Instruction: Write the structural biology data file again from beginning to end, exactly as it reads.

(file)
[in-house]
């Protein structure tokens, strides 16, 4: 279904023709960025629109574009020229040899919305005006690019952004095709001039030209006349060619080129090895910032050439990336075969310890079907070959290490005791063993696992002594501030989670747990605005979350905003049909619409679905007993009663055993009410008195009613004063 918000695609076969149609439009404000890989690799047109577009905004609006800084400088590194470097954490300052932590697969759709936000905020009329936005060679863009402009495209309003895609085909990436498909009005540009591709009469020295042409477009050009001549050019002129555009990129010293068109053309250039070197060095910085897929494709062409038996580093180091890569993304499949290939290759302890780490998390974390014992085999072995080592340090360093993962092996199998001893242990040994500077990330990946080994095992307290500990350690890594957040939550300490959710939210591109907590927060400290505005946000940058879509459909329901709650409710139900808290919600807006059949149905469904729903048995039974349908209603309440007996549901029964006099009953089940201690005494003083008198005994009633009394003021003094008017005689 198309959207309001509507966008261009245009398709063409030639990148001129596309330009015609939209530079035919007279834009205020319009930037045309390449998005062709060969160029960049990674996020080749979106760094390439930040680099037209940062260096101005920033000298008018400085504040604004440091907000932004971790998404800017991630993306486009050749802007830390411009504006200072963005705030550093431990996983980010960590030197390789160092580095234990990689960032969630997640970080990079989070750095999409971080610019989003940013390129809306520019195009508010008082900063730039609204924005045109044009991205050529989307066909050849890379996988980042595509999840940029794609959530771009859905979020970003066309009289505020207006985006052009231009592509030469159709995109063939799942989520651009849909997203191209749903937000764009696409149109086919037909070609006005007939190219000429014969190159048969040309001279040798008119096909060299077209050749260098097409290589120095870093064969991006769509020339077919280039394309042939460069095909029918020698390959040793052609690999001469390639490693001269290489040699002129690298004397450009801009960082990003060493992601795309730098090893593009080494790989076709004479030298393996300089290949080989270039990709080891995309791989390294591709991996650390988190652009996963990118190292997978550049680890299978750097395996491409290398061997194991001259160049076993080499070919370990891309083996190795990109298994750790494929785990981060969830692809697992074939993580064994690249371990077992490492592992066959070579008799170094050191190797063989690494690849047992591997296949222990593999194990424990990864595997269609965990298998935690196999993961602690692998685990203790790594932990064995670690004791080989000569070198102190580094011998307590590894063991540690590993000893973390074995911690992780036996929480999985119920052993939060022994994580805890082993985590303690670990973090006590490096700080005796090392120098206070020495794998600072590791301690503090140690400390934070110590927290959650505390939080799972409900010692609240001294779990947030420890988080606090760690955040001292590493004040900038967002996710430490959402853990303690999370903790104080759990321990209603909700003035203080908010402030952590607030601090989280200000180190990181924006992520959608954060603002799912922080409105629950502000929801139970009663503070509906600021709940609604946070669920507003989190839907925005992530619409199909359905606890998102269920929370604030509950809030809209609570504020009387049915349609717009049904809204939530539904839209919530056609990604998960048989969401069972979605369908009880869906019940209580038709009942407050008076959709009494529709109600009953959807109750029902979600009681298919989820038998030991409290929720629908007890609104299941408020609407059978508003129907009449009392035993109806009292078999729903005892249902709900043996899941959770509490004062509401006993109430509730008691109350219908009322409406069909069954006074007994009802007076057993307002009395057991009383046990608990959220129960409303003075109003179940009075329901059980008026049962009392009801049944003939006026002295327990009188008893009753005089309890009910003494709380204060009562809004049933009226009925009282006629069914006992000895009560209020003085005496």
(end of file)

[in-house]
């Protein structure tokens, strides 16, 4: 279904023709960025629109574009020229040899919305005006690019952004095709001039030209006349060619080129090895910032050439990336075969310890079907070959290490005791063993696992002594501030989670747990605005979350905003049909619409679905007993009663055993009410008195009613004063 918000695609076969149609439009404000890989690799047109577009905004609006800084400088590194470097954490300052932590697969759709936000905020009329936005060679863009402009495209309003895609085909990436498909009005540009591709009469020295042409477009050009001549050019002129555009990129010293068109053309250039070197060095910085897929494709062409038996580093180091890569993304499949290939290759302890780490998390974390014992085999072995080592340090360093993962092996199998001893242990040994500077990330990946080994095992307290500990350690890594957040939550300490959710939210591109907590927060400290505005946000940058879509459909329901709650409710139900808290919600807006059949149905469904729903048995039974349908209603309440007996549901029964006099009953089940201690005494003083008198005994009633009394003021003094008017005689 198309959207309001509507966008261009245009398709063409030639990148001129596309330009015609939209530079035919007279834009205020319009930037045309390449998005062709060969160029960049990674996020080749979106760094390439930040680099037209940062260096101005920033000298008018400085504040604004440091907000932004971790998404800017991630993306486009050749802007830390411009504006200072963005705030550093431990996983980010960590030197390789160092580095234990990689960032969630997640970080990079989070750095999409971080610019989003940013390129809306520019195009508010008082900063730039609204924005045109044009991205050529989307066909050849890379996988980042595509999840940029794609959530771009859905979020970003066309009289505020207006985006052009231009592509030469159709995109063939799942989520651009849909997203191209749903937000764009696409149109086919037909070609006005007939190219000429014969190159048969040309001279040798008119096909060299077209050749260098097409290589120095870093064969991006769509020339077919280039394309042939460069095909029918020698390959040793052609690999001469390639490693001269290489040699002129690298004397450009801009960082990003060493992601795309730098090893593009080494790989076709004479030298393996300089290949080989270039990709080891995309791989390294591709991996650390988190652009996963990118190292997978550049680890299978750097395996491409290398061997194991001259160049076993080499070919370990891309083996190795990109298994750790494929785990981060969830692809697992074939993580064994690249371990077992490492592992066959070579008799170094050191190797063989690494690849047992591997296949222990593999194990424990990864595997269609965990298998935690196999993961602690692998685990203790790594932990064995670690004791080989000569070198102190580094011998307590590894063991540690590993000893973390074995911690992780036996929480999985119920052993939060022994994580805890082993985590303690670990973090006590490096700080005796090392120098206070020495794998600072590791301690503090140690400390934070110590927290959650505390939080799972409900010692609240001294779990947030420890988080606090760690955040001292590493004040900038967002996710430490959402853990303690999370903790104080759990321990209603909700003035203080908010402030952590607030601090989280200000180190990181924006992520959608954060603002799912922080409105629950502000929801139970009663503070509906600021709940609604946070669920507003989190839907925005992530619409199909359905606890998102269920929370604030509950809030809209609570504020009387049915349609717009049904809204939530539904839209919530056609990604998960048989969401069972979605369908009880869906019940209580038709009942407050008076959709009494529709109600009953959807109750029902979600009681298919989820038998030991409290929720629908007890609104299941408020609407059978508003129907009449009392035993109806009292078999729903005892249902709900043996899941959770509490004062509401006993109430509730008691109350219908009322409406069909069954006074007994009802007076057993307002009395057991009383046990608990959220129960409303003075109003179940009075329901059980008026049962009392009801049944003939006026002295327990009188008893009753005089309890009910003494709380204060009562809004049933009226009925009282006629069914006992000895009560209020003085005496």